Thus, Section 171 of the CGST Act was brought in. It stipulates that any reduction in the rate of tax on any supply or any benefit of ITC will have to be passed on to consumers by way of commensurate reduction in the price of goods or services. It further authorises setting up of an Anti-Profiteering Autho­­­rity to ensure this.

Rules 122 to 137 of CGST Rules 2017 cover the details of anti-profiteering measures, including the setting up of a standing committee and screening committee, duties of the National Anti-Profi­teering Authority, examination of applications by these committees, initiation and conduct of proceedings, order of the authority, compliance with the order, etc.

A procedure has also been laid down for applications to NAA. All applications of a local nature will be examined by the state-level screening committee. Once satisfied that the supplier has not passed on the benefits specified in Section 171, it will forward the application with its recommendations to the standing committee on anti-profiteering. If that committee is also satisfied that there is prima facie evidence to show that the supplier has not passed on the benefit, it will refer the matter to the Director General (DG) of Safeguards for detailed investigation. The DG of Safeguards will then submit its report to NAA, which will pass an order. If the benefits have not been passed on to the consumer by way of a commensurate reduction in prices, it may bring in Rule 127.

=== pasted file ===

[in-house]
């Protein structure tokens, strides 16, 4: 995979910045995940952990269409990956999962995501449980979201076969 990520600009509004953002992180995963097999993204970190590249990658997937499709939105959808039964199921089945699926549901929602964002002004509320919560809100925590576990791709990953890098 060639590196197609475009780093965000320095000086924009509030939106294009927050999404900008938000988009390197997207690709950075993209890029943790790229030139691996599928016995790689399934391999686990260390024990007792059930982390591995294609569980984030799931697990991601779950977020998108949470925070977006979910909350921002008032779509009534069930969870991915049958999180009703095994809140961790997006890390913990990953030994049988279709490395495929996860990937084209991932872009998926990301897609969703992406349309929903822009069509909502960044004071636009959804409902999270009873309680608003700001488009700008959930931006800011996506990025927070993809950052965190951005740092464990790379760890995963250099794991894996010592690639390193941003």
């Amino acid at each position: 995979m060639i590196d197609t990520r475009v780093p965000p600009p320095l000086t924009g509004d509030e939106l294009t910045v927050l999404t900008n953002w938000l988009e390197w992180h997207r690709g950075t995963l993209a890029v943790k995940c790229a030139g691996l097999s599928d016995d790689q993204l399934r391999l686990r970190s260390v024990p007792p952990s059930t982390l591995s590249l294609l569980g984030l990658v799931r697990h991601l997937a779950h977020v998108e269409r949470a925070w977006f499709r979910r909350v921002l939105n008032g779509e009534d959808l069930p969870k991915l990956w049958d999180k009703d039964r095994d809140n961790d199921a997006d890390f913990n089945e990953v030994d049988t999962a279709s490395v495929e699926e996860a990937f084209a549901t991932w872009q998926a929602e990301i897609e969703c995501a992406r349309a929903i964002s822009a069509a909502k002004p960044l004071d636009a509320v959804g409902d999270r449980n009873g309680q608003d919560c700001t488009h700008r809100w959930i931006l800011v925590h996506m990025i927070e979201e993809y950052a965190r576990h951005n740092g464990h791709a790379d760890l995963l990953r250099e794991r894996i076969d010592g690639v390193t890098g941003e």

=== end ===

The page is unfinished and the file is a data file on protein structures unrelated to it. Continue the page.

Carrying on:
In addition to real estate, the NAA has also passed orders relating to other sectors. In September 2018, NAA found a Jaipur-based stockist of Hindustan Unilever Ltd (HUL) guilty of profiteering by not passing on the benefit of GST reduction on a skin care product to consumers. While the GST rate was reduced from 28 percent to 18 percent, the stockist increased the base price of that product in order to keep the selling price the same as before. Be­fore the reduction of the GST rate, the purchase price of that item was Rs 158.66 at 28 percent GST. But after the reduction of GST to 18 percent, the purchase price of the stock increased from Rs 158.66 to Rs 172.77.